Saturday, December 7, 2013

An Extra $1.50 a Day



According to a recently published review, that is the difference in cost between the healthiest and unhealthiest diets. That translates to about $550 per year. For lower income families this can present a real challenge to choosing healthier food items, but for others, not as much. When you consider the health implications of an unhealthy diet, like diabetes and heart disease, that amount pales in comparison. For a more detailed summary of the review, check out the article I wrote here.

Now, I do not presume to know people's financial situations, and I'll be the first to admit that choosing a healthier diet can often mean parting with a little more money, but there are ways to offset these costs. Here are a few things to look into:

How often do you eat out? I'm not just talking about going to sit down restaurants. I'm also talking about stopping at fast food restaurants or picking up something from the deli section at your grocery store. Often times you're paying $10, $20, or more for one meal, when that amount of money could have gone towards groceries that would have produced multiple meals.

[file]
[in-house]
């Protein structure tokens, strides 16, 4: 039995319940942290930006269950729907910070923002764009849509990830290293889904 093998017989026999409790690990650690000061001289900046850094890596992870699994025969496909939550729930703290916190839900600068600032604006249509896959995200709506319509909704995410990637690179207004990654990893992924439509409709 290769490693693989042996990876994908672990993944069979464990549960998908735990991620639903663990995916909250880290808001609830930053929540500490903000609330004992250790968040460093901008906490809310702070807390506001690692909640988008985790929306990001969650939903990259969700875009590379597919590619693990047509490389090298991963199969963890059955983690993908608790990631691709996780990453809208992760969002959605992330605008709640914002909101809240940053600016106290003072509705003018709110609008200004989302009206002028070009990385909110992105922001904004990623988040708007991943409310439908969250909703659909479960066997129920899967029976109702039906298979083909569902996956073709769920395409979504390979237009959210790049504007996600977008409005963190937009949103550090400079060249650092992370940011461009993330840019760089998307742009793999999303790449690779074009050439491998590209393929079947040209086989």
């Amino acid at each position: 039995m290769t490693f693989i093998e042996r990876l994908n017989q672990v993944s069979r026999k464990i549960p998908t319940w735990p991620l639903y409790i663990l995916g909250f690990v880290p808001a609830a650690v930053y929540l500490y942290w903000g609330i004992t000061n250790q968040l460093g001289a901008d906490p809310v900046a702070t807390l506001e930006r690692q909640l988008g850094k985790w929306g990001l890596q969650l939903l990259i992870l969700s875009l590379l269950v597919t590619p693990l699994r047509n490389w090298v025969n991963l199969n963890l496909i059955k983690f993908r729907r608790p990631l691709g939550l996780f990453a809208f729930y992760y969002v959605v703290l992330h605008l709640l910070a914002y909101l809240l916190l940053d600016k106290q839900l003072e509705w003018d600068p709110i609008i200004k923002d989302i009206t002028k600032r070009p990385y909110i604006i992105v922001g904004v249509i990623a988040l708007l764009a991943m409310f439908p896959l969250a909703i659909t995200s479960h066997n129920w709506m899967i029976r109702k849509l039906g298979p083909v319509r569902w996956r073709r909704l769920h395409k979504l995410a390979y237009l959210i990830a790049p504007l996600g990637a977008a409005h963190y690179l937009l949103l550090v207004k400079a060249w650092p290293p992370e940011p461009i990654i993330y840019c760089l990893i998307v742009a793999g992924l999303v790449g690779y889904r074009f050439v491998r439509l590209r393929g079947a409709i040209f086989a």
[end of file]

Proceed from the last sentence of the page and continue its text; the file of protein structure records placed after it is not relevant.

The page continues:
Plan ahead. This goes hand in hand with eating out. When you don't plan ahead you find yourself picking up meals at the last minute. If you decide what you're making for the week, buy the necessary groceries, and make those meals, then there will be no last minute Mickey D's drive bys.

Are there any farmer's markets nearby? Farmer's markets are great for a number of reasons. The produce is local, fresh, and cheap. Often times you get to interact with the people who grew them and there is usually a much better selection (more variety) than what you'd find at a grocery store.

Buy in bulk and freeze. Pretty self-explanatory. If you see a good deal on bell peppers (and there's no limit per customer), buy as many as you want and freeze the ones you're won't immediately use.

These are just a few of the suggestions I could think of to help make a healthier diet more accessible. Do you all have any more ideas on how to offset the costs of healthy eating? Share them in the comments!

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